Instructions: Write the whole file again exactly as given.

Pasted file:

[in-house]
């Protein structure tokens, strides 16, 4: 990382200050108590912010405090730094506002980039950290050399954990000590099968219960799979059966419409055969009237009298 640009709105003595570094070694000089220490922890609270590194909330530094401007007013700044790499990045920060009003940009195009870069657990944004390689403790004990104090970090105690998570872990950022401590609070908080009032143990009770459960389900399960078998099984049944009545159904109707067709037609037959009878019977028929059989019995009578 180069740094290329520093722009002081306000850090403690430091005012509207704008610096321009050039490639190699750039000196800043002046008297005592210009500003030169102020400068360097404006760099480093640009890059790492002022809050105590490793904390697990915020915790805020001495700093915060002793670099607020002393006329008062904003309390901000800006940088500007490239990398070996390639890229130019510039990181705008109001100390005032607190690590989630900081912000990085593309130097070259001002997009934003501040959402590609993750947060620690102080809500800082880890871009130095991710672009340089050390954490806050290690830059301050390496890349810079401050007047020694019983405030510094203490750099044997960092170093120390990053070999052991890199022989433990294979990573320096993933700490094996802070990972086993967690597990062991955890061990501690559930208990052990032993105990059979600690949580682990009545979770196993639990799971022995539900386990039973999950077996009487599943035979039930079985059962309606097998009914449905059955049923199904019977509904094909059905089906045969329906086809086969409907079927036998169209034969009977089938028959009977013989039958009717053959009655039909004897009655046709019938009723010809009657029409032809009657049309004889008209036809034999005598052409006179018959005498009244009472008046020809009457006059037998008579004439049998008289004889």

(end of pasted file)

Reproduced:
[in-house]
């Protein structure tokens, strides 16, 4: 990382200050108590912010405090730094506002980039950290050399954990000590099968219960799979059966419409055969009237009298 640009709105003595570094070694000089220490922890609270590194909330530094401007007013700044790499990045920060009003940009195009870069657990944004390689403790004990104090970090105690998570872990950022401590609070908080009032143990009770459960389900399960078998099984049944009545159904109707067709037609037959009878019977028929059989019995009578 180069740094290329520093722009002081306000850090403690430091005012509207704008610096321009050039490639190699750039000196800043002046008297005592210009500003030169102020400068360097404006760099480093640009890059790492002022809050105590490793904390697990915020915790805020001495700093915060002793670099607020002393006329008062904003309390901000800006940088500007490239990398070996390639890229130019510039990181705008109001100390005032607190690590989630900081912000990085593309130097070259001002997009934003501040959402590609993750947060620690102080809500800082880890871009130095991710672009340089050390954490806050290690830059301050390496890349810079401050007047020694019983405030510094203490750099044997960092170093120390990053070999052991890199022989433990294979990573320096993933700490094996802070990972086993967690597990062991955890061990501690559930208990052990032993105990059979600690949580682990009545979770196993639990799971022995539900386990039973999950077996009487599943035979039930079985059962309606097998009914449905059955049923199904019977509904094909059905089906045969329906086809086969409907079927036998169209034969009977089938028959009977013989039958009717053959009655039909004897009655046709019938009723010809009657029409032809009657049309004889008209036809034999005598052409006179018959005498009244009472008046020809009457006059037998008579004439049998008289004889």